Choose Your Own Adventure Doctoring

Signpost by Stuart Miles via freedigitalphotos.net
Signpost by Stuart Miles via freedigitalphotos.net

So last week I was sick. Okay, I’m still sick this week, too. But last week I was actually sick enough that I decided to go to the doctor.

I called my doctor’s office at about 1 pm on Thursday, trying to set up something for the next day. Booked solid, they told me. Do I know where the urgent care clinic is? Because I can go there at 6 and be seen.

Alright, why not? I really just wanted to make sure I didn’t have strep or any other truly nasty bug. I wanted confirmation that all I had was a cold, albeit a bad one, and then I could go home and eat soup and suffer. (Not that I’d suffer because I was eating soup – I like soup.)

Instead, I saw the doctor on duty who ran the strep test (negative) and told me she didn’t think it was really anything but did I want to go ahead and take a z-pack, just in case?

Well, I won’t bore you with what happens to me when I take a z-pack (hint: I don’t take them anymore) because that’s not the point. The point is, when did I become a doctor? Because, honestly, I would like to think I’d remember going through medical school and residency. That’s why I go to see a doctor – why I pay to see a doctor – because they are supposed to know more than me about the art of medicine.*

I don’t want to go see a doctor and have her ask me what I want. I want to know what’s wrong with me (if anything) and what I need to take/do (if anything).

I call it choose your own adventure doctoring.

Do you want to take antibiotics? Turn to page 5.

Do you want to avoid drugs unless they’ll actually do anything? Turn to page 46.

Do you want to second guess the doctor’s guess and request something completely different? Turn to page 70.

I’m not joking about the something completely different, either. I went to an ENT one time and mentioned my high stress level. She offered to prescribe me some Xanax. WTF?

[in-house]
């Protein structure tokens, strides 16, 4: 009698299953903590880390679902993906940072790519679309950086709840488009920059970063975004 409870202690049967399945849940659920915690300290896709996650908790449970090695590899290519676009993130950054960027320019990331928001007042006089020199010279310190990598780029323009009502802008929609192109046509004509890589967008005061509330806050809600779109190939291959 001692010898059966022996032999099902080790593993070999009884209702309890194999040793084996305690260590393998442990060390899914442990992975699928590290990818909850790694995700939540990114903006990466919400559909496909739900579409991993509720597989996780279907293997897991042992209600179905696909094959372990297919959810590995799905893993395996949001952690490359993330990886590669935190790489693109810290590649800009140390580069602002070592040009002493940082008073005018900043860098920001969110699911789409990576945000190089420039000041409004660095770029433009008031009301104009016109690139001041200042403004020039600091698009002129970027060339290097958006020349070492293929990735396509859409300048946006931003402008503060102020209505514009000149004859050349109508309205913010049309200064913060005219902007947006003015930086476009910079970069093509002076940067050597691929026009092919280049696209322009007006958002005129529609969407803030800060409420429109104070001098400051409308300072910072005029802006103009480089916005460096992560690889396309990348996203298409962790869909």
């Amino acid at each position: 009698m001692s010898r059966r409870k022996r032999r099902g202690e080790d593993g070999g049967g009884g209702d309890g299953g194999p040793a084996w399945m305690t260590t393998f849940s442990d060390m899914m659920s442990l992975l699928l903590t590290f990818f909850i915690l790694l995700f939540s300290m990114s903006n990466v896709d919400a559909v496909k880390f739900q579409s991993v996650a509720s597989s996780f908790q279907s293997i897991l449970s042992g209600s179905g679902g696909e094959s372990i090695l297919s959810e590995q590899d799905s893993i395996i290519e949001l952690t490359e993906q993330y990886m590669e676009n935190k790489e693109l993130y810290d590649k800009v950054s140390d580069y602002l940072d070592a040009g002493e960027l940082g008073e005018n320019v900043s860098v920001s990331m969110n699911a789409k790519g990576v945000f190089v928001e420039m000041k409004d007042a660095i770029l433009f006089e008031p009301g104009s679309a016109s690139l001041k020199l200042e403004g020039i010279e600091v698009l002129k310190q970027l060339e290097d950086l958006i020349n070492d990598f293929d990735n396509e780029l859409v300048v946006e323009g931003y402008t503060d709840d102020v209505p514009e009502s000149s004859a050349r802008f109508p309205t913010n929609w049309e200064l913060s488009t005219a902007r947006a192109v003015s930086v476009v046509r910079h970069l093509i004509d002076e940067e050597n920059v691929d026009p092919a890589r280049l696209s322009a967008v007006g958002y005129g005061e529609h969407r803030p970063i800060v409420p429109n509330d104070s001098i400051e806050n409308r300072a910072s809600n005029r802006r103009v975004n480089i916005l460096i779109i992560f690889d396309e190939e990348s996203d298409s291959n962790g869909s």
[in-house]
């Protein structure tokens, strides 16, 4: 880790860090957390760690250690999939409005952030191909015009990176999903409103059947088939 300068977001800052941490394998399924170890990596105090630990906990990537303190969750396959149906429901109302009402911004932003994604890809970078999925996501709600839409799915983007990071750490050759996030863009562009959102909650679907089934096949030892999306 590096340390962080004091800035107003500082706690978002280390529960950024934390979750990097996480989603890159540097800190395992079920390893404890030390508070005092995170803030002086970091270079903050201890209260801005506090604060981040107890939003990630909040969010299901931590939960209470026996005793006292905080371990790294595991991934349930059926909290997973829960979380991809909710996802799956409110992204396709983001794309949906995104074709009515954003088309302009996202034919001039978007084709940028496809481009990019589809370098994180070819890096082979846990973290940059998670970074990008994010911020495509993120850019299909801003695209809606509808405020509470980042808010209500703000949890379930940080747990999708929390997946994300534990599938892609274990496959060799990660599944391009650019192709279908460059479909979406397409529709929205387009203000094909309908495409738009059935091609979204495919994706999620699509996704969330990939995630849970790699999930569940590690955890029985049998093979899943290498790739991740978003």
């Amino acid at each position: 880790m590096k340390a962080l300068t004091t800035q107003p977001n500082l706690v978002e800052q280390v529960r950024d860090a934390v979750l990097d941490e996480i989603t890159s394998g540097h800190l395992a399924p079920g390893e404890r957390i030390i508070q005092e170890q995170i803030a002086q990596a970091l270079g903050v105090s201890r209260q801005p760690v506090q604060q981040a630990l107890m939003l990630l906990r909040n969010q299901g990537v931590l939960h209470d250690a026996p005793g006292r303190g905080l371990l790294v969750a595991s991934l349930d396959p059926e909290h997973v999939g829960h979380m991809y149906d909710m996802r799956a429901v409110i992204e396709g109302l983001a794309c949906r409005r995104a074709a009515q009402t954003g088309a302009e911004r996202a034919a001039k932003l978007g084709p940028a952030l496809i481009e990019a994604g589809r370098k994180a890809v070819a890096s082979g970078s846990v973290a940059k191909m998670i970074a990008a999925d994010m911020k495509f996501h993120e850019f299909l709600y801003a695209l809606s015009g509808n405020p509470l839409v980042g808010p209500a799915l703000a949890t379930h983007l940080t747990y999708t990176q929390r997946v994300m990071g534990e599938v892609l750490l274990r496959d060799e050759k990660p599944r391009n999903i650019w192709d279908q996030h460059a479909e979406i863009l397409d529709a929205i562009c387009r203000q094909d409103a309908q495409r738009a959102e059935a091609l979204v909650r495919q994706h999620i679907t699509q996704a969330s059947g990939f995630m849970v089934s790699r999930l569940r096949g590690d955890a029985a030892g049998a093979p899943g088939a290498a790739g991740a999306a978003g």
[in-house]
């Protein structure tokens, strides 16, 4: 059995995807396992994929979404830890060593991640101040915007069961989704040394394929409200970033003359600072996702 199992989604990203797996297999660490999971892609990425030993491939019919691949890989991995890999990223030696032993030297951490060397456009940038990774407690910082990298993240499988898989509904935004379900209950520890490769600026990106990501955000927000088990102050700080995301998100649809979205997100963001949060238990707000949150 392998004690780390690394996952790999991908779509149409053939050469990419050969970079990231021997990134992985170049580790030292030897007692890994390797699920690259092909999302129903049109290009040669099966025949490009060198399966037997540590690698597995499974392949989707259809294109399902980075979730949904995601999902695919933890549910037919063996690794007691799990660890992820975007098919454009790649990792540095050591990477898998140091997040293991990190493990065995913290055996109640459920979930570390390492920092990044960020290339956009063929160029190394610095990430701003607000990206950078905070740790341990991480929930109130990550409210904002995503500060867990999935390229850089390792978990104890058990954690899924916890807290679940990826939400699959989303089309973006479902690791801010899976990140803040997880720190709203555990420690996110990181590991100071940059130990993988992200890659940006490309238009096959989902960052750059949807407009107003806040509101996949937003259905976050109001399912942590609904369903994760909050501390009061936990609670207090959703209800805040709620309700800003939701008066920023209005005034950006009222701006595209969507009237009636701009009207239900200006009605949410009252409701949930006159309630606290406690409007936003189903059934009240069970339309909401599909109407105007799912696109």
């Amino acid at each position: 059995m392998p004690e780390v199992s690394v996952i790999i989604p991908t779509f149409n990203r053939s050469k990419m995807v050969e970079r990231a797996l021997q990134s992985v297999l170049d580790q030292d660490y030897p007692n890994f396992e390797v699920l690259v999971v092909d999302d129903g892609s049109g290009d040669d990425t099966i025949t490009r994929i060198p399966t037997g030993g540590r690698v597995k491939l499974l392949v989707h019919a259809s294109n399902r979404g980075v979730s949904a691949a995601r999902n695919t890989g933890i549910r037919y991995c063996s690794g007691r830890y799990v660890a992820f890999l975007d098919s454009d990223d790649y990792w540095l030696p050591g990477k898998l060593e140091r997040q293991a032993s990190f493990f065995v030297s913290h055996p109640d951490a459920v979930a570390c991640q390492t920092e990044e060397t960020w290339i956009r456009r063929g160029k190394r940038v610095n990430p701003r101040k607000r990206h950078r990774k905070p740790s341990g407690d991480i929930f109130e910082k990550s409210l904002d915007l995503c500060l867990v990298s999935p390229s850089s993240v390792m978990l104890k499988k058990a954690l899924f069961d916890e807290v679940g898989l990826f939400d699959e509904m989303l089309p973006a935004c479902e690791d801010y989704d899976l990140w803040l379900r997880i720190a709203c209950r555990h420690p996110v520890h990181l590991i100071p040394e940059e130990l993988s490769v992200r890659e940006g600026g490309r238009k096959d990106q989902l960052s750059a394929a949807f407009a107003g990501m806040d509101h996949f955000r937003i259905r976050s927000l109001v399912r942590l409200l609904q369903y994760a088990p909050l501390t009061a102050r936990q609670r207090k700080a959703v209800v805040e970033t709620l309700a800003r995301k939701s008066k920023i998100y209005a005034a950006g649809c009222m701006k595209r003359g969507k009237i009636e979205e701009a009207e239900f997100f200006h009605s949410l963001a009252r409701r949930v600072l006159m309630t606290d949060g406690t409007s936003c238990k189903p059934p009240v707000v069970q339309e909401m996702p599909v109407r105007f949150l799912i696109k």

Now, to be fair, I’m glad my doctors ask for my input. I want them to listen to me and let me have a say in my diagnosis. But offering medicine that I may or may not need? When there’s a good chance it will be nothing but extra antibiotics in my medical chart or anti-anxiety meds that no one will supervise? No thank you.

I prefer to go with page 99 – take only what you need, when you need it, and when your doctor agrees, not when she asks.

*Yes, it’s important to note that medicine is an art, not a science!


Because scissors

Sometimes a buy this/get that sale makes sense. Like buying salad dressing and getting croutons for free.

Logically, salad dressing is part of salad and so are croutons. They go together. (And it’s pretty nice to get something for free!)


But then some buy this/get that deals are slightly more confusing. Like buying string cheese and getting an 8″ pair of scissors.


At first I thought, no it makes sense – back to school snack and back to school supply. These scissors, though, aren’t back to school scissors. They are sharp, huge, and totally not kid friendly. And they aren’t kitchen shears, either, so no using them to cut up chicken or anything. They were on the other side of the store, tucked away in office supplies.

Even the cashier was stumped, but agreed that, yes, free stuff is good, even when you have no idea why it’s free.

And since I mentioned free stuff, I’d like to take this chance to apologize to the person in front of me in line. The bagger clearly felt I was far more in need of your Double Stuff Oreos, and so he put them in my bag. Not my bad. Honest. Just found them while putting away my groceries. But, hey – free!